Press Release  | 05/26/1998

Court Declines to Hear Treatment v. Jail Case

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Court Decides Not To Hear South Carolina Court Decision To Imprison Mother Of Three
Coalition of Health Advocates Say Healthy Women And Children Should Be The Goal, Not Arresting Mothers In Need Of Treatment

WASHINGTON, DC -- Today the U.S. Supreme Court declined to review a South Carolina Supreme Court decision extending the state's child abuse laws to allow for the prosecution of pregnant women for conduct that may affect their fetuses. Health professionals and drug treatment supporters have rallied against the policy of South Carolina Attorney General Charles Condon who is arresting and jailing pregnant women and mothers who suffer from chemical dependence rather than offering them drug treatment and prenatal care. Specifically, the groups joined two women, Cornelia Whitner and Malissa Ann Crawley, in their request that the Supreme Court hear their case, Whitner v. South Carolina.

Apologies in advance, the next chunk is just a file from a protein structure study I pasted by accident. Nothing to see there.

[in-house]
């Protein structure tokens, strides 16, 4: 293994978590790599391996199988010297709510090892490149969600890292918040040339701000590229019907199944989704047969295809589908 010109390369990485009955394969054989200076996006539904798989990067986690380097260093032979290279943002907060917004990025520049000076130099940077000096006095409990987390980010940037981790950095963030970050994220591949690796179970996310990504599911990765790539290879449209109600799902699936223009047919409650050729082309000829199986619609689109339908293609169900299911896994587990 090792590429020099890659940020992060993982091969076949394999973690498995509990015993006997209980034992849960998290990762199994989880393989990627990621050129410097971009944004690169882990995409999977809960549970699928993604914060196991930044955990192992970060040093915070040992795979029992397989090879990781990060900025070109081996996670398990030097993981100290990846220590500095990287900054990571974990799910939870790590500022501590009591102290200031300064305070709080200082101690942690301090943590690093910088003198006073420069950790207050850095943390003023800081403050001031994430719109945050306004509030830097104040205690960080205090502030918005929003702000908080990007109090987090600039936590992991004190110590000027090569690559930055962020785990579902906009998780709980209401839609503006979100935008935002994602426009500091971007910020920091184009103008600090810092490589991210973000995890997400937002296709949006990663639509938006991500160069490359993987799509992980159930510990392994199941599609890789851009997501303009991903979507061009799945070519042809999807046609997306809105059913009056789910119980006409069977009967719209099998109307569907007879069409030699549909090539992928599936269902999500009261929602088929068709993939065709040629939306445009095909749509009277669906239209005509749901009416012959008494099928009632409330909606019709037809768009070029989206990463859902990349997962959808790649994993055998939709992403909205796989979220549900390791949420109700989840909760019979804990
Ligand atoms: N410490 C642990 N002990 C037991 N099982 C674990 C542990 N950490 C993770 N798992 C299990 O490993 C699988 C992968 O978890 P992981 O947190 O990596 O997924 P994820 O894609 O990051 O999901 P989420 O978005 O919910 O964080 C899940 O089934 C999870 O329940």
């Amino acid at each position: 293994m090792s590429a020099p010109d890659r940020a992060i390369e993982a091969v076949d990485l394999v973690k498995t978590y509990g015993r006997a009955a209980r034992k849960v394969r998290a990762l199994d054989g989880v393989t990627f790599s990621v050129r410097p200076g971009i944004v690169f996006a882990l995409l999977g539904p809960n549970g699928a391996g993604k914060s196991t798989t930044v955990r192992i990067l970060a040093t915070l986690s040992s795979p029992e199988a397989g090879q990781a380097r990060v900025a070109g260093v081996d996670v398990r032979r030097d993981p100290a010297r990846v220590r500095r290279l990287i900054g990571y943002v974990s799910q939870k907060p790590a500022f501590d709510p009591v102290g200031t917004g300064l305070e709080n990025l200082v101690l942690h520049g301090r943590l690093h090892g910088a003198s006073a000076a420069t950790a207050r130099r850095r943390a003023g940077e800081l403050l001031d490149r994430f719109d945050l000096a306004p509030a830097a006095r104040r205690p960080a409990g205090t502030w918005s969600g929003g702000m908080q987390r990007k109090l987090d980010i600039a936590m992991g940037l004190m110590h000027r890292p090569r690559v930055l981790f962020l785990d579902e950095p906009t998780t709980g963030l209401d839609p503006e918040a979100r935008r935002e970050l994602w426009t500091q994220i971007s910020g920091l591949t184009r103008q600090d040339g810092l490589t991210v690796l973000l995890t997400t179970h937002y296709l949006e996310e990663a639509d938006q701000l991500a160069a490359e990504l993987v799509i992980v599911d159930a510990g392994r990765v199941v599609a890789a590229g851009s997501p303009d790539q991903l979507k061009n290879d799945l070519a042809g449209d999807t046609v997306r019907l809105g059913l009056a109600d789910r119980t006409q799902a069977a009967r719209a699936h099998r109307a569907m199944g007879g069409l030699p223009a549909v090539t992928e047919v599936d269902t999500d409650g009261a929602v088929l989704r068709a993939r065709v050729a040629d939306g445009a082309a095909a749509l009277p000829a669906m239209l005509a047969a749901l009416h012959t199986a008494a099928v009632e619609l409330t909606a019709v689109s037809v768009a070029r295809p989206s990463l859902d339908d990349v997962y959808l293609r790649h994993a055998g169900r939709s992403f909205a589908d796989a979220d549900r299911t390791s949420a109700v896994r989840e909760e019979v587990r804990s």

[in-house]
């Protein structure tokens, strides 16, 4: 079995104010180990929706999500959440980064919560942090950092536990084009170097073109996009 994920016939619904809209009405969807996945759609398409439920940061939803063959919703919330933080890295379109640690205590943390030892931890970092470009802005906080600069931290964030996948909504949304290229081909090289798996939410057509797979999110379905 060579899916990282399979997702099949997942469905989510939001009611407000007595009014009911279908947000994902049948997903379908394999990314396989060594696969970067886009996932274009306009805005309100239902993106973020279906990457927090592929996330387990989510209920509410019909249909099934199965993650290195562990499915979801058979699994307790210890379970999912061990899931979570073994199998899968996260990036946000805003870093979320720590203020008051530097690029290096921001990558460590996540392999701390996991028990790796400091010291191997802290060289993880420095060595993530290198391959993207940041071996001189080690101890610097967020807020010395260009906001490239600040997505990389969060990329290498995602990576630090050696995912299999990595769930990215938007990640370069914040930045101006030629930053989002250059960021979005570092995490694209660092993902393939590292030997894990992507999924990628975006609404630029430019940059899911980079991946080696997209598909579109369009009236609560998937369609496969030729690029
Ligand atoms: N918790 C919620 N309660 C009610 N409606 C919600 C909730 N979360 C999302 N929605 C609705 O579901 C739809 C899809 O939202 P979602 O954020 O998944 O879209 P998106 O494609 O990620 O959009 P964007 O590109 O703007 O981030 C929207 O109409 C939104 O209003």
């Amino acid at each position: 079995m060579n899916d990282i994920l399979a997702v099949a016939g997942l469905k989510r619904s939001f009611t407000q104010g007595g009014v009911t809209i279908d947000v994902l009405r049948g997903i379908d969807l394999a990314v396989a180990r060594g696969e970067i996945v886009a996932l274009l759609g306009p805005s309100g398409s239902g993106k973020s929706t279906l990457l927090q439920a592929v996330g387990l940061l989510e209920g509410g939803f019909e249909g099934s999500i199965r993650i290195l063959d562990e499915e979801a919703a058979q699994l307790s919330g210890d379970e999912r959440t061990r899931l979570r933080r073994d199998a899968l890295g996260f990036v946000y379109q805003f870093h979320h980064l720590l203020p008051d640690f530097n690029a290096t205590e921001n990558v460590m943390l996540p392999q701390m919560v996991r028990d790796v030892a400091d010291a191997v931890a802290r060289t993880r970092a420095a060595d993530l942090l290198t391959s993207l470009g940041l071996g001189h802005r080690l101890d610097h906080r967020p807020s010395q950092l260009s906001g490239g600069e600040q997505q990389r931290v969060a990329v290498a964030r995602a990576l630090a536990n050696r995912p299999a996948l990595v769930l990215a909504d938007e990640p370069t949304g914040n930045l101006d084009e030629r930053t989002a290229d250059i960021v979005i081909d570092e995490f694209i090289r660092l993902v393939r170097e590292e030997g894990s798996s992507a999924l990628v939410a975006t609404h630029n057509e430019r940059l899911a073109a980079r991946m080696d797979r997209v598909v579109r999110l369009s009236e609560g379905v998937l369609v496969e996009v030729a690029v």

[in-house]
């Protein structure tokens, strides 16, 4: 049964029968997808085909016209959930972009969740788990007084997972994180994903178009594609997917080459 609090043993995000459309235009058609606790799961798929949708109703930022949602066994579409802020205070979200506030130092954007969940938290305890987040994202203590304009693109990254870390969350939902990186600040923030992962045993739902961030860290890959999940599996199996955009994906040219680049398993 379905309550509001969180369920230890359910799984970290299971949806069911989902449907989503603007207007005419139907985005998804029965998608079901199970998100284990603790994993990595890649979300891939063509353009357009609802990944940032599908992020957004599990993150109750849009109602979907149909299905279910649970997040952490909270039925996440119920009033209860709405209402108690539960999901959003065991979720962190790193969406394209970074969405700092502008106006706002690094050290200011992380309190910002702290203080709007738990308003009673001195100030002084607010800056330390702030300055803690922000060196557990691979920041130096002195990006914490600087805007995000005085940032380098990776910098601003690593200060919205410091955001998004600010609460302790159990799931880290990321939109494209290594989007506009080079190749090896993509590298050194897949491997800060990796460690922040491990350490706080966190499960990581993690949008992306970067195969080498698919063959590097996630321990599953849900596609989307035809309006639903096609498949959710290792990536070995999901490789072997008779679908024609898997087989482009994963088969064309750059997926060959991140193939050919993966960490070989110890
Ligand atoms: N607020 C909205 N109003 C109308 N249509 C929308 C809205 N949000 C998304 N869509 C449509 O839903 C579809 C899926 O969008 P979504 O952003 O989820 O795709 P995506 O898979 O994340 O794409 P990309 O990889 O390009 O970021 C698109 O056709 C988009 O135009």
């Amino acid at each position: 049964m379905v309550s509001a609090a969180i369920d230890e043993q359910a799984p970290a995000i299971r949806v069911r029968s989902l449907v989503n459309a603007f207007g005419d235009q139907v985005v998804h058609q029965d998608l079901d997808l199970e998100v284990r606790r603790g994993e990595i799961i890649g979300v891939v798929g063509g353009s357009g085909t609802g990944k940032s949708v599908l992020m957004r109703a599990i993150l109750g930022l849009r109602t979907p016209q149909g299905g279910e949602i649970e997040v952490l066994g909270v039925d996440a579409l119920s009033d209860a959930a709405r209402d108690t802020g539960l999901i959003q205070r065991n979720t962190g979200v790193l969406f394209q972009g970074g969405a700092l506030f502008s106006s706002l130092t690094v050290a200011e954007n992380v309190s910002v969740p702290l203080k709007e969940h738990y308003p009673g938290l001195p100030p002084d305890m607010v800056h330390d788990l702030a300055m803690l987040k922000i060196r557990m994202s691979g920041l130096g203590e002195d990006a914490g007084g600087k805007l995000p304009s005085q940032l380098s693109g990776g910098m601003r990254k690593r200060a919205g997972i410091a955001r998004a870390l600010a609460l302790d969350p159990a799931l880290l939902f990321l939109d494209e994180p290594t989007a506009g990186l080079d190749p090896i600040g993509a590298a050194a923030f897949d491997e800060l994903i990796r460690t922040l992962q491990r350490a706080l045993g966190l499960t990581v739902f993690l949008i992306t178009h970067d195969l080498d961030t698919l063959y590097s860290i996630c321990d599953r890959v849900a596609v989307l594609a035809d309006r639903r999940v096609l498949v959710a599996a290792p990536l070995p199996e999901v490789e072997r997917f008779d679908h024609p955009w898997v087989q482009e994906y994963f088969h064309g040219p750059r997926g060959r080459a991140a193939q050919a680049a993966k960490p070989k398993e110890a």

"We are disappointed that the Court chose not to take this case. As long as the South Carolina law remains in effect, pregnant women will be deterred from seeking medical care. However, we are confident that the vital health issues presented in this case will be heard by the court in the future," said Carol Tracy, Executive Director of the Women's Law Project. "Treatment centers are already reporting that far fewer women are seeking treatment due to Attorney General Condon's tactics. Women who want and need treatment fear being jailed instead. As a result, they and their children are suffering."